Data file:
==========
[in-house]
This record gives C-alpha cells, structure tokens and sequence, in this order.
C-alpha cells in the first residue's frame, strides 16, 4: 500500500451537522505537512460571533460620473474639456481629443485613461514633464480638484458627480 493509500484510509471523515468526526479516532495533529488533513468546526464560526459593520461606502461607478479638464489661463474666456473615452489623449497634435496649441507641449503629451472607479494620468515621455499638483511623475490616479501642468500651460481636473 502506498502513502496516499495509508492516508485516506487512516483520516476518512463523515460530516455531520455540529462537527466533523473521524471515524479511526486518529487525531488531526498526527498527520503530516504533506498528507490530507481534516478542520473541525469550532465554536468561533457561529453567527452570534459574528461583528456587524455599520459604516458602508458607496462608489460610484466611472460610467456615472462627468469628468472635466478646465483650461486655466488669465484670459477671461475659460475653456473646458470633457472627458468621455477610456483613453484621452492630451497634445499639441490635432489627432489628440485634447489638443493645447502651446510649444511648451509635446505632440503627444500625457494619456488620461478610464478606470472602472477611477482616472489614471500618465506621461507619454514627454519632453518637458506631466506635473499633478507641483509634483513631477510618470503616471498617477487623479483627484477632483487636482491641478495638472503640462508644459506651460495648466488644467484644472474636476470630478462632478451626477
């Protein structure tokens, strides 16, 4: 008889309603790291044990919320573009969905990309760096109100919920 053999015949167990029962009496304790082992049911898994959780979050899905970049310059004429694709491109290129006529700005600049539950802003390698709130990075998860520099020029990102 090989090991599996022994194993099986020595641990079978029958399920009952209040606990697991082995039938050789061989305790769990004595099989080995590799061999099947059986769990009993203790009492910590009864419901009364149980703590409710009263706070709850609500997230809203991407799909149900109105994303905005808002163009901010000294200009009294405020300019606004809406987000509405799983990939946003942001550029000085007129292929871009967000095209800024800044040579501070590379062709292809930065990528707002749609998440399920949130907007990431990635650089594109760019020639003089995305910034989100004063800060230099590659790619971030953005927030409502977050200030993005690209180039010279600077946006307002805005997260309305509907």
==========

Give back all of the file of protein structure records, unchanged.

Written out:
[in-house]
This record gives C-alpha cells, structure tokens and sequence, in this order.
C-alpha cells in the first residue's frame, strides 16, 4: 500500500451537522505537512460571533460620473474639456481629443485613461514633464480638484458627480 493509500484510509471523515468526526479516532495533529488533513468546526464560526459593520461606502461607478479638464489661463474666456473615452489623449497634435496649441507641449503629451472607479494620468515621455499638483511623475490616479501642468500651460481636473 502506498502513502496516499495509508492516508485516506487512516483520516476518512463523515460530516455531520455540529462537527466533523473521524471515524479511526486518529487525531488531526498526527498527520503530516504533506498528507490530507481534516478542520473541525469550532465554536468561533457561529453567527452570534459574528461583528456587524455599520459604516458602508458607496462608489460610484466611472460610467456615472462627468469628468472635466478646465483650461486655466488669465484670459477671461475659460475653456473646458470633457472627458468621455477610456483613453484621452492630451497634445499639441490635432489627432489628440485634447489638443493645447502651446510649444511648451509635446505632440503627444500625457494619456488620461478610464478606470472602472477611477482616472489614471500618465506621461507619454514627454519632453518637458506631466506635473499633478507641483509634483513631477510618470503616471498617477487623479483627484477632483487636482491641478495638472503640462508644459506651460495648466488644467484644472474636476470630478462632478451626477
């Protein structure tokens, strides 16, 4: 008889309603790291044990919320573009969905990309760096109100919920 053999015949167990029962009496304790082992049911898994959780979050899905970049310059004429694709491109290129006529700005600049539950802003390698709130990075998860520099020029990102 090989090991599996022994194993099986020595641990079978029958399920009952209040606990697991082995039938050789061989305790769990004595099989080995590799061999099947059986769990009993203790009492910590009864419901009364149980703590409710009263706070709850609500997230809203991407799909149900109105994303905005808002163009901010000294200009009294405020300019606004809406987000509405799983990939946003942001550029000085007129292929871009967000095209800024800044040579501070590379062709292809930065990528707002749609998440399920949130907007990431990635650089594109760019020639003089995305910034989100004063800060230099590659790619971030953005927030409502977050200030993005690209180039010279600077946006307002805005997260309305509907």